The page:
Baseball Toaster Bad Altitude
Misery and Third Basemen
2006-01-11 23:34
by Mark T.R. Donohue

I don't know how I missed this earlier seeing as how much time I spend daily on, but here's Jim Caple's MLB "Misery Index." The Rockies place 14th, which seems about right. Since Colorado has never really had a good team, it's hard to argue that its fans have been let down too much. A 7.0 for "Recent Despair" seems a little low though. The whole Clint Barmes deer meat debacle ought to be worth an extra point and a half all by itself. The one thing we had going for us in 2005 and poof, there it went. 8.0 for "Misery Outlook" seems right on though.

I wrote this whole thing about Eric Chavez's Hall of Fame chances in response to a friend's message board posting, and I spent so much time on it I figure I might as well air it out here as well. The third base situation is a good microcosm of the Baseball Hall of Fame's overall struggle to define itself. "We have to keep the standards for induction high," fans say. But they aren't high. Or sometimes they are. Then they change the rules to try and fix some obvious problem or another and cause several more. I'm not visiting until they put Ron Santo in. Anyway, here's what I wrote:

I love Chavy and he's one of my favorite players in all of baseball. But the Hall of Fame is downright weird when it comes to third basemen, and it's not really guys like Scott Rolen and Chipper Jones Chavez has to compete with.

Here's the third basemen presently in the Hall: Home Run Baker, Wade Boggs, George Brett, Jimmy Collins, George Kell, Fred Lindstrom, Eddie Mathews, Brooks Robinson, Mike Schmidt, and Pie Traynor. That's it, that's the list.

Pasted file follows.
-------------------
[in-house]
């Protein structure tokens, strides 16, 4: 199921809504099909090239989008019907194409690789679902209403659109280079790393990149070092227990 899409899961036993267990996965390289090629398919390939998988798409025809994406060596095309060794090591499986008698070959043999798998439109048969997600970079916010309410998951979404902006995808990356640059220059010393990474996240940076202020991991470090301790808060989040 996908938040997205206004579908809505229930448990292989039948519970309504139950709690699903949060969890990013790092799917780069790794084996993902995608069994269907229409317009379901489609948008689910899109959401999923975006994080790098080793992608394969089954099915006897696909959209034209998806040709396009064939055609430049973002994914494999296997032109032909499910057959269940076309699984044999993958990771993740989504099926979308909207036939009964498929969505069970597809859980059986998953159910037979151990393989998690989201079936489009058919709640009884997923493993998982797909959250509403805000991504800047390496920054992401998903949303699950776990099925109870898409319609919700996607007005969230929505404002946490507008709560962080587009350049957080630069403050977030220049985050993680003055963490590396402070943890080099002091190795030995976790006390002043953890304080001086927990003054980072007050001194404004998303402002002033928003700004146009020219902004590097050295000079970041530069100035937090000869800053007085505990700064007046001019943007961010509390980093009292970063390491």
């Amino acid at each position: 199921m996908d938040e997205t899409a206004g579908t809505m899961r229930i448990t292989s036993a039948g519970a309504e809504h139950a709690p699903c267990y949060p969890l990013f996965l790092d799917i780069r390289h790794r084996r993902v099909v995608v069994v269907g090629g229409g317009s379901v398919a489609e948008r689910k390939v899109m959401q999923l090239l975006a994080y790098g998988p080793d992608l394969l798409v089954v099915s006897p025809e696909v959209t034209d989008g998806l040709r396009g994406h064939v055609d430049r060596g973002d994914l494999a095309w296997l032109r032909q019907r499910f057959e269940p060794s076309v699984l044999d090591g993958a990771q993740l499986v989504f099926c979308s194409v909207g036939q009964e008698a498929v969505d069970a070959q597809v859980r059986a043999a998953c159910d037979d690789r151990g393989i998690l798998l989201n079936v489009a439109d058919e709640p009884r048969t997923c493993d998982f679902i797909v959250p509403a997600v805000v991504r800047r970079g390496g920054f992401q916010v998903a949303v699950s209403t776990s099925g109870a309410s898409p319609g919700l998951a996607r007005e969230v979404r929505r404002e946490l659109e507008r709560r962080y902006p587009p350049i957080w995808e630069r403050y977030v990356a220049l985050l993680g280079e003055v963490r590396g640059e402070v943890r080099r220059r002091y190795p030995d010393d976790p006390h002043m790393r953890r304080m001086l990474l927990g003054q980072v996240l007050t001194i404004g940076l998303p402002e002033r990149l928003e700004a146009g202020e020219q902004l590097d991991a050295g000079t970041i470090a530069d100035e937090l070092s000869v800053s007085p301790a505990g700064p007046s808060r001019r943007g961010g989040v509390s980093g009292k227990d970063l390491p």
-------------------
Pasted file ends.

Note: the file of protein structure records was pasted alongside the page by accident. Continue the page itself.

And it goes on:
Frank Baker didn't play very long and doesn't have terrifying career totals: 1,838 hits, 96 homers (no, really), 987 RBIs. He's remembered basically for leading the American League in homers four years in a row during the dead ball era (with a high of 12). Obviously he played in a completely different era and you can't really compare him with any of the players of today. Mostly he's in because he had a great nickname.

Wade Boggs is the most recent inductee. Sadly, to me he'll most be remembered for being the guy who forced the HOF to change their hat policy, as he tried to sell the rights to the cap on his Hall of Fame bust to the Devil Rays. Boggs is somewhat overrated, as he had no power whatsoever, but he did have 3,010 career hits and a .328 overall average. The batting average, obviously, will be hard for any of the current guys to match. Unless Miguel Cabrera turns back into a third baseman.

George Brett was one of the all-time greats. He had 3,154 hits and quite memorably chased .400 in 1980. He won an MVP and led the Royals to their only championship. He also threw the best justified hissy fit in the annals of the game. None of the current great third baseman are anywhere near his class. (One misplaced shortstop is, but we'll get to him later.)

Jimmy Collins is another one of those weird HOF picks from the very early years of baseball. He had 1,999 career hits and led the NL in homers once, in 1898. Like Baker, the modern guys aren't competing with him.

George Kell had a good, not great career in the '40s and '50s. He had 2,054 career hits, led the AL in hitting once, and had a couple of doubles crowns. The Veterans' Committee put him in undeservedly in '83 because, well, he played with a lot of its members. Any one of a number of current players will end up with better numbers, but for some reason, they will be compared to Brett and Mike Schmidt, not Kell, Collins, or Baker.

Fred Lindstrom is another Veterans' Committee blunder. 1,747 career hits, 103 homers, led the league in one thing -- hits -- exactly once. Pretty much everyone who was a regular for the New York Giants in the '20s is in the Hall due to favoritism on the part of the Committee in the '60s and '70s. (Lindstrom went in in '76.)

Eddie Mathews is another story. He hit 512 homers, mostly for the Milwaukee Braves, and looks even better to modern analysts thanks to his fondness for drawing walks (four times led the NL). Rafael Palmeiro may buck this trend, but usually anybody with 500 homers is a lock for the Hall.